Real life awaits us

On it’s own, the Holy Mountain is a surreal film.
One of the founders of the ‘Panic Movement’, along with Fernando Arrabel and Roland Topor, Jodorowsky was no stranger to confrontational imagery and any restraint he had shown in El Topo was left by the roadside when he filmed The Holy Mountain. The saturation of brutal, sacred, visceral, esoteric imagery comes hard and fast as the characters, representing Planetary archetypes, are introduced and the plot is laid out.

Somehow, seeing the Holy Mountain at NYC’s MoMA on Halloween ended up exponentially more surreal than the film itself. Once impossible to find, Jodorowsky’s films are now readily available (El Topo was briefly carried by the Target chain) and appreciated by a much more diverse audience.

It wasn’t really a surprise to see ‘cultural engineer’ Genesis Breyer P-Orridge milling around in the MoMA lobby; for that matter Kembra Pfahler didn’t really seem out of place at a Jodorowsky showing. But the appearance of (the admittedly radiant) Martha Stewart upped the odd quotient and sort of made the night blissfully off kilter.

Add to that (and a trainwreck Courtney Love, Yoko Ono and Willem Defoe) it being Halloween night and the audience peppered with people in costumes… much more memorable than my last Jodorowsky attended screening.

As for the film, it totally holds up. More than that, I noticed things this showing that I had never noticed before; symbolism that I had missed on (so many) previous viewings. Jodorowsky was charming as always though his accent was thicker than I remember and trying to keep up with him during the Q&A had it’s moments.

There were no great revelations; he casually mentioned shooting a new film in his hometown of Tocopilla (Devil’s Corner) Chile next year but the subject was changed before he could let any details slip. He did an impromptu Tarot reading for an audience member without using cards (“call out a number”) Most of all, he charmed almost everyone in attendance.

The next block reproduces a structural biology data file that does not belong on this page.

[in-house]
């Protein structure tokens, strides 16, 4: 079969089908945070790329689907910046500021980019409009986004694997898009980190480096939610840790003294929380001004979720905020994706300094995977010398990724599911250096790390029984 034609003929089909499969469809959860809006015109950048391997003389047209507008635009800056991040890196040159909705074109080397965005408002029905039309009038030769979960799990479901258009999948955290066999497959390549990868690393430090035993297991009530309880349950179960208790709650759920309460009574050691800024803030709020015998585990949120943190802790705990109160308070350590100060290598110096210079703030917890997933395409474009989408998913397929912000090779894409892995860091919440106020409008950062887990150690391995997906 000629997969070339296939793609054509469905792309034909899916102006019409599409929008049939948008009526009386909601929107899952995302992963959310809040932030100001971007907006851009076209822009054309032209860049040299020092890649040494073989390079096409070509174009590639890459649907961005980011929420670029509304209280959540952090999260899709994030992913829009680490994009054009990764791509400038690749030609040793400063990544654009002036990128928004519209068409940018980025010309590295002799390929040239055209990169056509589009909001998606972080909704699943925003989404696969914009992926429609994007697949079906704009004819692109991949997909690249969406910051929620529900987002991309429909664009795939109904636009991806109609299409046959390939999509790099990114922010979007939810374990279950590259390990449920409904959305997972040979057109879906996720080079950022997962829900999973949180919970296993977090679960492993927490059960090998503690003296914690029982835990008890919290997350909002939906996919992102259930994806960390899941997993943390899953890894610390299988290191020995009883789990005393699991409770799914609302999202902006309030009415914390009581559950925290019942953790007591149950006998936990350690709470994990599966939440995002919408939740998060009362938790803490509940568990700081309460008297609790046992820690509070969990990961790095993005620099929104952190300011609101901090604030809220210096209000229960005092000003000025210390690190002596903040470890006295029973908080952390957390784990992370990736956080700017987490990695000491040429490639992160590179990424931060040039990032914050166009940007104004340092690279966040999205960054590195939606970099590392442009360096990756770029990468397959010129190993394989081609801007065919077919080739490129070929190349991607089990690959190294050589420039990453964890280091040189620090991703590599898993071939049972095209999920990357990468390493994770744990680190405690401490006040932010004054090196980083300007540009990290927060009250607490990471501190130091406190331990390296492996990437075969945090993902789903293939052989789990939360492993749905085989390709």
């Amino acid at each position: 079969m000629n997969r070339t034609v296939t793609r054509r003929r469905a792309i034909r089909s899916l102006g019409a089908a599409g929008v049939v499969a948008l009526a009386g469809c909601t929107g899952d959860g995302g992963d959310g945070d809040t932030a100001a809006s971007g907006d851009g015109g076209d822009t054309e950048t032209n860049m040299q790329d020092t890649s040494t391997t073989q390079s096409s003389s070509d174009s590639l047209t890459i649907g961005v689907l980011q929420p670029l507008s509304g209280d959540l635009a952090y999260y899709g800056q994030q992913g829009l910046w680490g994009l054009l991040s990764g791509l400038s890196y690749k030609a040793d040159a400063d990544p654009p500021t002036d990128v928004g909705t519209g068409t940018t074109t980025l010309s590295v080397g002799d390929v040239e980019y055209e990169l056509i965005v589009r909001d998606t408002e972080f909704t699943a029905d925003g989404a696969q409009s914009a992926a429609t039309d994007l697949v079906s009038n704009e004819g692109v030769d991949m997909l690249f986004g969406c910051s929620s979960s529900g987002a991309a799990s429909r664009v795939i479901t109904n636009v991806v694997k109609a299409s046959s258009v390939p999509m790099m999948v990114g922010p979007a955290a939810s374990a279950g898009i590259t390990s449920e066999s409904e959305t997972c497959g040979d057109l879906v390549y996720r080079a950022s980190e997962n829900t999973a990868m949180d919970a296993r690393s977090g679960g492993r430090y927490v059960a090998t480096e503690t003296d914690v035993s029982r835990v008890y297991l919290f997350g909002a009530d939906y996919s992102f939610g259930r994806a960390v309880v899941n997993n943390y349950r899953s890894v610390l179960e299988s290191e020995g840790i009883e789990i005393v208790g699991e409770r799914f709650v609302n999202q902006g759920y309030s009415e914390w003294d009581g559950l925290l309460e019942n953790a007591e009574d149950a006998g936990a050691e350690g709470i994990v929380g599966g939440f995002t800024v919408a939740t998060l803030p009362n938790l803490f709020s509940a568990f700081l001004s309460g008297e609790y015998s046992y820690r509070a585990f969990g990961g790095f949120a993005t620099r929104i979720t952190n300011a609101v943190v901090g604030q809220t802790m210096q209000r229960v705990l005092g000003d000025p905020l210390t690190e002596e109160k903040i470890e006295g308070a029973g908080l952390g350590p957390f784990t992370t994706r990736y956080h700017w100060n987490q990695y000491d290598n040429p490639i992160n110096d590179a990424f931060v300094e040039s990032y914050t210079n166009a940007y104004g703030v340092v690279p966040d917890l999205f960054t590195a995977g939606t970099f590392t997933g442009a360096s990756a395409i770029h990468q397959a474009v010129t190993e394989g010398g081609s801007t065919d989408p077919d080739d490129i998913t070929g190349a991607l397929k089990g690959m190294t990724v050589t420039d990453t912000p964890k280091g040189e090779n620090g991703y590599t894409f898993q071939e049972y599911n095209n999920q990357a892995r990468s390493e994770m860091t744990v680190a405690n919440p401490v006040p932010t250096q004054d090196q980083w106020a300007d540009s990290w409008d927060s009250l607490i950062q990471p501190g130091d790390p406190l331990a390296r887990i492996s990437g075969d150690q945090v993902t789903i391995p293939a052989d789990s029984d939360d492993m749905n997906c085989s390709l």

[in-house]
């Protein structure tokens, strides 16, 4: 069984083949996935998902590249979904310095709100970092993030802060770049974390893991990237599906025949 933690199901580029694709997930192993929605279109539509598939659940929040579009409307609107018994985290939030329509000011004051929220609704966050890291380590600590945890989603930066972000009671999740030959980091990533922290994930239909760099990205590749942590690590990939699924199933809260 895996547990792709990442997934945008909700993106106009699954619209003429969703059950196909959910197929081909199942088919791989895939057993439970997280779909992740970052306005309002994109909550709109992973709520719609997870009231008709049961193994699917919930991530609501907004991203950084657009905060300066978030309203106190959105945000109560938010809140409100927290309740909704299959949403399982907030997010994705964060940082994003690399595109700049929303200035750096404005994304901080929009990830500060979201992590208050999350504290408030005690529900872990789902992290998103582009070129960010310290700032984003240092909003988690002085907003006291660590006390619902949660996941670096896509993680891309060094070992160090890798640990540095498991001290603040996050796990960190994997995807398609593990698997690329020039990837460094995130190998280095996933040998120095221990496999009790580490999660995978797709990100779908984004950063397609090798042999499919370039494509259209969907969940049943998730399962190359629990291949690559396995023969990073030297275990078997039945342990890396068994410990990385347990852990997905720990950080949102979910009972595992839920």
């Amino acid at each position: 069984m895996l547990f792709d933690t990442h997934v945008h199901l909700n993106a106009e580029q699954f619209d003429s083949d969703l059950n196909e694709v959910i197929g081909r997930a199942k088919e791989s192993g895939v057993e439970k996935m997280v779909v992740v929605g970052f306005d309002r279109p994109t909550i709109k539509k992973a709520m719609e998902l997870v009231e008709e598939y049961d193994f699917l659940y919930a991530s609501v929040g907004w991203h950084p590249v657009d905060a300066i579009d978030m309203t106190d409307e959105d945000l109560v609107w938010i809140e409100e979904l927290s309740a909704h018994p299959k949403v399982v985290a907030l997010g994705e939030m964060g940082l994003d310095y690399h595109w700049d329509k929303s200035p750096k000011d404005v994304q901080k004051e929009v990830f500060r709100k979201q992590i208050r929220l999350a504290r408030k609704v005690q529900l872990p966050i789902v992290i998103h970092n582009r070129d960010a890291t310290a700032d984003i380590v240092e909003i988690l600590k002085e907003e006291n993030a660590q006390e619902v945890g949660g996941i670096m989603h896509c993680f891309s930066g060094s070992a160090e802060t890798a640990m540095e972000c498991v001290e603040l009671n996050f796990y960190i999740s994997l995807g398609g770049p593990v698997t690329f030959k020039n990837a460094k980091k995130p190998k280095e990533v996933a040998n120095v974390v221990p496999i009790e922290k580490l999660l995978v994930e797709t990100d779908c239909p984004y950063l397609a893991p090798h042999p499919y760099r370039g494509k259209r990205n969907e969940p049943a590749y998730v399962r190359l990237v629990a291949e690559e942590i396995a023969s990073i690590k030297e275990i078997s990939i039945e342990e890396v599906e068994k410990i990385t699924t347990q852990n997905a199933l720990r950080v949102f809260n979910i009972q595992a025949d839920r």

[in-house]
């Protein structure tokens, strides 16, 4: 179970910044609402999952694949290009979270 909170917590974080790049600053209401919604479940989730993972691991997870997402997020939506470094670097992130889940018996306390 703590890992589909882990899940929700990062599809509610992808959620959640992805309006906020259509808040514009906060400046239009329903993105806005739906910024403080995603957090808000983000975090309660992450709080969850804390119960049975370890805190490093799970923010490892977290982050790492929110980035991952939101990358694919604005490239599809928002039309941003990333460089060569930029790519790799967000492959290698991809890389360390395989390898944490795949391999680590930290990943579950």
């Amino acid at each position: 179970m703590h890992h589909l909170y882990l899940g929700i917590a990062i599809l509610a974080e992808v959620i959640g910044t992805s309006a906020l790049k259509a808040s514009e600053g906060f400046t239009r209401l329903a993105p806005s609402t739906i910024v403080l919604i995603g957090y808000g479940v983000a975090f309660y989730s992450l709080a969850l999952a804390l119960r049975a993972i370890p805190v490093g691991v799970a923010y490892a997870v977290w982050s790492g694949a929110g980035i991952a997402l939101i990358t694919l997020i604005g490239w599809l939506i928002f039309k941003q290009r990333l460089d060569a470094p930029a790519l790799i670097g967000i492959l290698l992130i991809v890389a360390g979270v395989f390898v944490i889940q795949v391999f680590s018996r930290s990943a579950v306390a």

My only regret was that I didn’t get a chance to ask (the admittedly radiant) Martha Stewart what she thought of the film.

Thanks again to Jenni for arranging the tickets and enjoying the film with me for a second time.


  1. I saw elsewhere on the internet that Martha Stewart had tweeted a picture of Genesis P-Orridge, and knowing that this happened at a screening of The Holy Mountain only ups the WTF-ness of such a meeting happening.

    I’m disappointed that I was in NYC last week, but left on the 30th because seeing this again would have been great. I first saw it at an arty theatre in Montreal years ago and I’d love to see it again because I know that a lot of it went well over my head.


  2. I love Martha Stewart; I used to subscribe to her magazine, love her show and have what could be best described as a crush on her… but seeing her at a Jodorowsky film was just plain weird.


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